The ‘entourage effect’ is a term introduced in cannabinoid science in 1998 by S. Ben-Shabat, with Raphael Mechoulam, and was also written about in detail, in a paper by Ethan Russo, published in the British Journal of Pharmacology in 2011, describing the synergistic effect of the other compounds in cannabis.
Cannabis contains over five hundred different chemical compounds that work together. Two of the most studied are THC tetrahydrocannabinol, the chemical responsible for the psychoactive properties in cannabis and CBD Cannabidiol which is a cannabis compound that has significant medical benefits but is non psychoactive and can actually counteract the psychoactivity of THC. According to a study by Ethan Russo,“CBD greatly enhances the medical benefits of THC, while reducing its unwanted effects. CBD and THC act on different pathways in the body, complementing and synergizing their mutual analgesic, anti-inflammatory, anti-tumor and other medically beneficial effects.”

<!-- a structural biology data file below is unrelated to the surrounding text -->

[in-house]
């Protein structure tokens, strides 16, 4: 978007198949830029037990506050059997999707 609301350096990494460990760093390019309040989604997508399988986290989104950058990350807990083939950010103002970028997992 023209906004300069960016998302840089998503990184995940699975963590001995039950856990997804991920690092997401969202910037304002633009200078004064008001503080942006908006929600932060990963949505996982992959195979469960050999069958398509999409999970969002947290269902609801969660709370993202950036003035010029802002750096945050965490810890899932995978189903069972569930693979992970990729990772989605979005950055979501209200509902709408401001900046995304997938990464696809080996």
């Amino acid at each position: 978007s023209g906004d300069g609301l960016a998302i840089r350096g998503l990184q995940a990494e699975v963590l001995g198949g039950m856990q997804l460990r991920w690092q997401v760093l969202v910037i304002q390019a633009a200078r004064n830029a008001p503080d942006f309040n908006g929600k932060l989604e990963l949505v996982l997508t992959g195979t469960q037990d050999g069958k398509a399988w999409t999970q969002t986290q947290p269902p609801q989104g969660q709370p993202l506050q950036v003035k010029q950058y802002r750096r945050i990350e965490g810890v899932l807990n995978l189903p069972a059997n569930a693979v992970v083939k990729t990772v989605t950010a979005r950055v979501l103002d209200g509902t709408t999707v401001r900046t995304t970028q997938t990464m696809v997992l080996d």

Scientist have also identified other compounds in cannabis such as Terpenes, which are responsible for giving cannabis strains their own distinct fragrance and flavour and also block some of the cannabinoid receptor sites in the brain, while they bind to others. Over two hundred different types of terpenes have been discovered, but only a few have been studied for their medicinal benefits. In a paper by Ethan Russo he stated that… ” The plant’s terpenes display unique therapeutic effects that may contribute meaningfully to the entourage effects of cannabis-based medicinal extracts”. To read more about the benefits of Terpenes click here
While whole plant medicine research is limited, there is more and more evidence coming to light that these compounds work much better together. And with over 500 naturally occurring compounds, medicinal cannabis has tremendous untapped value in the treatment of disease.
Watch a short video (below) on The Entourage Effect.